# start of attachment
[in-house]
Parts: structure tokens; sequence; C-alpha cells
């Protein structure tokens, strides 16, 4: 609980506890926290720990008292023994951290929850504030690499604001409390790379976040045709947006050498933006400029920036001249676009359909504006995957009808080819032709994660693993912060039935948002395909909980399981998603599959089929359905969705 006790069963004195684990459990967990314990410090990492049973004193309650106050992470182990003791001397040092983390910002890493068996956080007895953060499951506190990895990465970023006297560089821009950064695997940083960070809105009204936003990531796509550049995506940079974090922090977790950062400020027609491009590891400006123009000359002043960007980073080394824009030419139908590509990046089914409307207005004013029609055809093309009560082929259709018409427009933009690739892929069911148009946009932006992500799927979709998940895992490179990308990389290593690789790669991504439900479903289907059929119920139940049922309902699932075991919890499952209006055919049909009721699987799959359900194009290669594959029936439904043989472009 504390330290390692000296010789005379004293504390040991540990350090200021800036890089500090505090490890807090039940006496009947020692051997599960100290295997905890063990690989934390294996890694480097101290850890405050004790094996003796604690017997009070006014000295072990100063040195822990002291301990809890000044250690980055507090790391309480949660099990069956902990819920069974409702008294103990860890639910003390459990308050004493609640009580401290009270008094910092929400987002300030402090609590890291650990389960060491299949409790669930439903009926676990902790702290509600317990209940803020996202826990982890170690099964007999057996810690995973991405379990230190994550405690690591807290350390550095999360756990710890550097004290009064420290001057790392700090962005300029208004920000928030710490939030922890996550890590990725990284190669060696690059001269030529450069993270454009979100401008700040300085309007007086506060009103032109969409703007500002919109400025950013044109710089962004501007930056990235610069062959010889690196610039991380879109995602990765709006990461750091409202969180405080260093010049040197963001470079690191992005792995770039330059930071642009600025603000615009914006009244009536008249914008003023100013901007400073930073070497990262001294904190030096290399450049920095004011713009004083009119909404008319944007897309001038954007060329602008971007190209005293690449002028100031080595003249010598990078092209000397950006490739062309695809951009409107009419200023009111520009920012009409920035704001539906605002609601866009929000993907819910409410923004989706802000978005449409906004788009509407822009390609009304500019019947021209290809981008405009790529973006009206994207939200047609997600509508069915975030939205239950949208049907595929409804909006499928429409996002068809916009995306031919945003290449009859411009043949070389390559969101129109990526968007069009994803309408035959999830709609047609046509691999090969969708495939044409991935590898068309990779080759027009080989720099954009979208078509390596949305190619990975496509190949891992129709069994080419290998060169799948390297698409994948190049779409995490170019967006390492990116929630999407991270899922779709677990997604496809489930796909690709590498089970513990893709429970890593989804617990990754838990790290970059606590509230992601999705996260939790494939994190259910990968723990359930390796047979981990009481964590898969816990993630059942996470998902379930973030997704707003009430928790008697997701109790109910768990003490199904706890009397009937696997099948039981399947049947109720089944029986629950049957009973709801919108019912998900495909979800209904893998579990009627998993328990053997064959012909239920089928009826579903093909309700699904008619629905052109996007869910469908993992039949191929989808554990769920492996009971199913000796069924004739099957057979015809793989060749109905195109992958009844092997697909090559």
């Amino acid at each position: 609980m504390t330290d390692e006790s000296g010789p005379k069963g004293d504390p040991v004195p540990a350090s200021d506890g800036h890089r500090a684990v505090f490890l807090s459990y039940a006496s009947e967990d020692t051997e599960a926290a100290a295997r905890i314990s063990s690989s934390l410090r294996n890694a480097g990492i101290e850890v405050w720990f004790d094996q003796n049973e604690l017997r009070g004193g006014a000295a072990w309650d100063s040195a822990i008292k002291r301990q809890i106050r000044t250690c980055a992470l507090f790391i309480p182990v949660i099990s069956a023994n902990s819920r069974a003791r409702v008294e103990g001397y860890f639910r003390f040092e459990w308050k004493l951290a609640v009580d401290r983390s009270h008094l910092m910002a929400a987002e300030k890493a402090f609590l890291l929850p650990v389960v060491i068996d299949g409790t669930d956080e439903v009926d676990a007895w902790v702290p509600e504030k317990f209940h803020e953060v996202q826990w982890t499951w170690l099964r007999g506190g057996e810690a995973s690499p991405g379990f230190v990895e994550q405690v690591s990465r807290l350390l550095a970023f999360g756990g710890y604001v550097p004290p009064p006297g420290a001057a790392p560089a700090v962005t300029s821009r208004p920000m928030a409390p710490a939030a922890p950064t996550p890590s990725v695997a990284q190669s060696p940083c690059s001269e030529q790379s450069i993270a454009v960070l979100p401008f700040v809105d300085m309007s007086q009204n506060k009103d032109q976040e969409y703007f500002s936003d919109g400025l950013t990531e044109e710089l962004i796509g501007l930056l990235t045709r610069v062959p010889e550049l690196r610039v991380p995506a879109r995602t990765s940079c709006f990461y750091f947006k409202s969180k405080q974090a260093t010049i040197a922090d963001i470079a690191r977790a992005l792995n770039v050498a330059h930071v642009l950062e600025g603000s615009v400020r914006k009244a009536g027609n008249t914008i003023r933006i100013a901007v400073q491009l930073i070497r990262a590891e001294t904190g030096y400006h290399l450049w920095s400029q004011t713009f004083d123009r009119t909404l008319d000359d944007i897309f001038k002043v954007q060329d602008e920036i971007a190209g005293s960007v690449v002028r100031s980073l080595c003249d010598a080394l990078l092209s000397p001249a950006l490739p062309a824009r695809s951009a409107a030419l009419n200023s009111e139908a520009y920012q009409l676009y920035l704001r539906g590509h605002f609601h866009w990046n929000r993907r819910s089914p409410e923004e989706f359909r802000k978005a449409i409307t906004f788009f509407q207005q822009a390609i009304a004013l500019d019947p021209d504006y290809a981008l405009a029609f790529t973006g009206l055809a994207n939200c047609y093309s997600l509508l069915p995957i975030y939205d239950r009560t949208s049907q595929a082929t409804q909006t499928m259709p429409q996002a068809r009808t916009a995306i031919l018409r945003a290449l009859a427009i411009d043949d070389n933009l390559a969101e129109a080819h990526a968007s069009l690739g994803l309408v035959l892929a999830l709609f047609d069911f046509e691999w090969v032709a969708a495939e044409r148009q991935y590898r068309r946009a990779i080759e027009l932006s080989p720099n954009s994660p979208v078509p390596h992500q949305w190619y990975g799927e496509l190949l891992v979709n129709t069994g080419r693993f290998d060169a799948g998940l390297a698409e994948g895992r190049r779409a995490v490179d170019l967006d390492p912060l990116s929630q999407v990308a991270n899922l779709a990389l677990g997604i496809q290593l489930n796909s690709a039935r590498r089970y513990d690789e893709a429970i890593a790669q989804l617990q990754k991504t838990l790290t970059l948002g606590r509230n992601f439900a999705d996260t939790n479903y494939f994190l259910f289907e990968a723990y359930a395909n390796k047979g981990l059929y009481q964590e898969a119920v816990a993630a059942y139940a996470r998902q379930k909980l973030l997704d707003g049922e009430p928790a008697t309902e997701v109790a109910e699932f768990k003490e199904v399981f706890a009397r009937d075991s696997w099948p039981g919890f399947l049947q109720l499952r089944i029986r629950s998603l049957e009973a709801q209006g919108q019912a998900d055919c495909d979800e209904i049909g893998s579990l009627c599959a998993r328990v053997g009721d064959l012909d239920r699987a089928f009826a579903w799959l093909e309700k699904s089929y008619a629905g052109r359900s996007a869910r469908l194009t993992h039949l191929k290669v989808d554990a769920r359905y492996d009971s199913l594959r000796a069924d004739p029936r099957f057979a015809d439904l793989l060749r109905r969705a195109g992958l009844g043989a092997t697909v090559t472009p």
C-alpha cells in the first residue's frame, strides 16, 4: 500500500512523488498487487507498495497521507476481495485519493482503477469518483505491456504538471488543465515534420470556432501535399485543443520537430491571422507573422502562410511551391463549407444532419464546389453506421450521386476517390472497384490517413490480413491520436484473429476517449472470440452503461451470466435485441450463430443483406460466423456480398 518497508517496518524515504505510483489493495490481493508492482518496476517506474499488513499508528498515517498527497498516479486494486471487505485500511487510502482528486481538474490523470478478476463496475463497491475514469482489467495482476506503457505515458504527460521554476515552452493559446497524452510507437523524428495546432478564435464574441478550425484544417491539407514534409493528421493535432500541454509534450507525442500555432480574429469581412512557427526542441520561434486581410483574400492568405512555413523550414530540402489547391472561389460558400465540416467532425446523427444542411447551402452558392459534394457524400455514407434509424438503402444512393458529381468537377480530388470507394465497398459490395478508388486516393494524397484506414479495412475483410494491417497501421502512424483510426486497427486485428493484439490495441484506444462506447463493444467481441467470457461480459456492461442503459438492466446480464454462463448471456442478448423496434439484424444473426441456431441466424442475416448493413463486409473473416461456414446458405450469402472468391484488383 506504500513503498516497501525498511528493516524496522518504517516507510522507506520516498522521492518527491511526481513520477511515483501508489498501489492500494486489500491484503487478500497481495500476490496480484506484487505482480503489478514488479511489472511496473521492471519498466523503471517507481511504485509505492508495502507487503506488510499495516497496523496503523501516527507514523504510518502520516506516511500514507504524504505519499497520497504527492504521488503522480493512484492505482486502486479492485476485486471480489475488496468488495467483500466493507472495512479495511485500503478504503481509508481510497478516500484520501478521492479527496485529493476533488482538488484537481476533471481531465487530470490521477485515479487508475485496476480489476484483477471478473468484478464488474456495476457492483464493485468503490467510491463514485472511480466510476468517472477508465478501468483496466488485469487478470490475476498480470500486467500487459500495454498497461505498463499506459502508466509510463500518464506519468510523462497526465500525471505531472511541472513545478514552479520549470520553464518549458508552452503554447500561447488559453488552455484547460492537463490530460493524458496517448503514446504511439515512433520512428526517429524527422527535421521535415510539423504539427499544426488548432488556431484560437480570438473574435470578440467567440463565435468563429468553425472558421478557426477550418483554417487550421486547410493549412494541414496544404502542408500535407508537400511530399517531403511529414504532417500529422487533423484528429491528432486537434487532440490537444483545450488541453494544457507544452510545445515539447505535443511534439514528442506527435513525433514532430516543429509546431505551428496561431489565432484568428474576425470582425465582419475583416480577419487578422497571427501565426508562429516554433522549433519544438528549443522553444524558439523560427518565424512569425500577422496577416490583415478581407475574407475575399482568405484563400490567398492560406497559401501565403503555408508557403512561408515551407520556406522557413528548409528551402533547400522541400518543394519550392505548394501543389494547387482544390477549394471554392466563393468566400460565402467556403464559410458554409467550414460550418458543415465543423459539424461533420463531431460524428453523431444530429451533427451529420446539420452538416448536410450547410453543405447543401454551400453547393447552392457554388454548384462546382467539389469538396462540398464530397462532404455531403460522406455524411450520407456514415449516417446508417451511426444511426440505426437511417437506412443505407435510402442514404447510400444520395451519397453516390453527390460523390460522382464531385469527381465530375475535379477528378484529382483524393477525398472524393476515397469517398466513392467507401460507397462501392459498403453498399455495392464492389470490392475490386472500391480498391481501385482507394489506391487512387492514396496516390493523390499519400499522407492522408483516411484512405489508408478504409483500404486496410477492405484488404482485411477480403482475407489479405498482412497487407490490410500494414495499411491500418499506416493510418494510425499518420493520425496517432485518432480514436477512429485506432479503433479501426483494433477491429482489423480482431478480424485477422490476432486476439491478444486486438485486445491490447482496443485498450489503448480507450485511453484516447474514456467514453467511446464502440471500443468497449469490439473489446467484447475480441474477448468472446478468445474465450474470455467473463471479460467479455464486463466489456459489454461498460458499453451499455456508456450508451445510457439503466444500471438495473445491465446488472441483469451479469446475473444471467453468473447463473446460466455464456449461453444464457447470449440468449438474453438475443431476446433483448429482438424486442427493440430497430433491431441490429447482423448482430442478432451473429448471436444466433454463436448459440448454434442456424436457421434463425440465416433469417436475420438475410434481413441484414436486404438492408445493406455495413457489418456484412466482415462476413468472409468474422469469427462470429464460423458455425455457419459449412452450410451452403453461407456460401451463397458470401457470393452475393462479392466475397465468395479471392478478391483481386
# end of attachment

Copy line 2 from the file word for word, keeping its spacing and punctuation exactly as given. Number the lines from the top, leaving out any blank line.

Parts: structure tokens; sequence; C-alpha cells